Although widely used in the entertainment/gaming sector, virtual reality is slowly becoming popular in medical applications. Today, VR is a reality in both medical training and treatments. Here are some of the ways virtual reality is employed in the health sector.
1. In Pain Management
There is plenty of scientific evidence and data proving virtual reality can be used to relieve pain. This is because parts of the brain linked to processing pain, the insula, and somatosensory cortex, are less active when a patient is immersed in virtual reality. There are also instances where VR helps patients to tolerate otherwise painful medical procedures.
Amputees can also take advantage of VR therapy to treat the severe pain related to losing a limb. While most people (amputees) do not respond well to morphine, codeine, and other conventional painkillers, Virtual Mirror Therapy seems to have a significant effect in relieving pain. This method involves having a VR headset on which enables one to control a virtual version of the severed limb, a ‘trick’ that helps some patients cope much better with the ‘phantom pain’.
2. Physical Therapy
Virtual Reality can also come in handy in helping patients with therapy exercises, as well as track body movements. Such interactions can be simulated in a VR game where the patient has to take on actions such as catching a virtual ball – this entails lifting their arms above their heads.
Unlike a gym, virtual reality makes it possible and even fun to do exercise in the virtual world, which can be a crucial motivator for many people. Most patients are anxious/afraid to make the first step or even move faster during physical therapy. Virtual reality helps create a favorable ‘environment’ where the patient can practice making these steps, or even move more quickly without realizing they are doing it in real life. This is because therapists can alter the actual speed making one thing they are walking slower than they actually are. This takes away any anxiety the patient may have during the initial stages of therapy. VR has also made it possible for designers to create better rehabilitation apps for physical therapy patients.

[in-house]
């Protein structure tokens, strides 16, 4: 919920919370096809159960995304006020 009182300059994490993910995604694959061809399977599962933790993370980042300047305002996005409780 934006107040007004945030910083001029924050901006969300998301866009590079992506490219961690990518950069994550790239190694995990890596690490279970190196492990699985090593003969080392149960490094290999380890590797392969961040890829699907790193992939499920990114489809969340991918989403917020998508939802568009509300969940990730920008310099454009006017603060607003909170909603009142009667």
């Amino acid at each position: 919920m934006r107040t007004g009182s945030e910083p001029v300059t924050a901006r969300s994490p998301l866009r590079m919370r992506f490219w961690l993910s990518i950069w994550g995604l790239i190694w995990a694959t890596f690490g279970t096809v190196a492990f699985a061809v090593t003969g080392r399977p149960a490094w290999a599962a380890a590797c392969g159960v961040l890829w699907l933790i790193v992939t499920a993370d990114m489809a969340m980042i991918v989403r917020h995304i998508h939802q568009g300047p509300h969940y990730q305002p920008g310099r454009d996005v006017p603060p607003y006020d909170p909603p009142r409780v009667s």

3. Phobia and Fears
Virtual Reality can be used to help people overcome their worst fears and phobias. Therapists use an approach known as graded-exposure therapy where the patient is introduced to their fears gradually until their minds can ascertain it isn’t dangerous to them. With virtual reality, some of these aspects can be adjusted precisely to the needs of each patient. It also makes it easy to take on graded-exposure therapy in the doctor’s office, or even at home. Some of the fears and phobias that can be treated using virtual reality include the fear of spiders, heights, and even water. VR can also help patients recover from PTSD.
4. Cognitive Rehabilitation
Brain-related injuries from an illness or trauma (e.g., stroke) can hurt your brain and the ability to handle everyday struggles. Simple tasks often taken for granted including making weekend plans or even shopping can be too much for a patient with brain-related injuries. Virtual reality however makes it possible to recreate these tasks thus allowing patients to immerse themselves in the world of virtual reality and even see themselves doing the things they used to love. The therapist however sets the level of complexity for each session, which triggers speedy recovery and increased cognitive functions.
The virtual environment can also be used as an assessment tool to observe how well the patient is coping. It also helps doctors identify areas the patient struggles with, reduced attention, memory loss, or cases of difficulties making decisions. Here are some other ways VR is helping – read here on the Orion blog.
5. Medical Training For Nurses And Doctors
Health professionals can take advantage of virtual reality as well. Training nurses and doctors is not only time-consuming but also takes a lot of energy. Most of the trainers have busy schedules making it almost impossible to keep track of each of their students. The virtual reality however makes it possible for trainers to train nurses and doctors on infection control, practice operation/surgery, and even teach anatomy.
VR immerses you in a realistic simulation of each procedure and practice. Unlike watching a video clip of the same, virtual reality gives you the chance to see what exactly should be done in real time. This improves the learning rate significantly and especially with repeatable, controllable scenarios and instant feedback. VR equipment is affordable to almost everyone making it an essential tool for doctors and nurses to train with.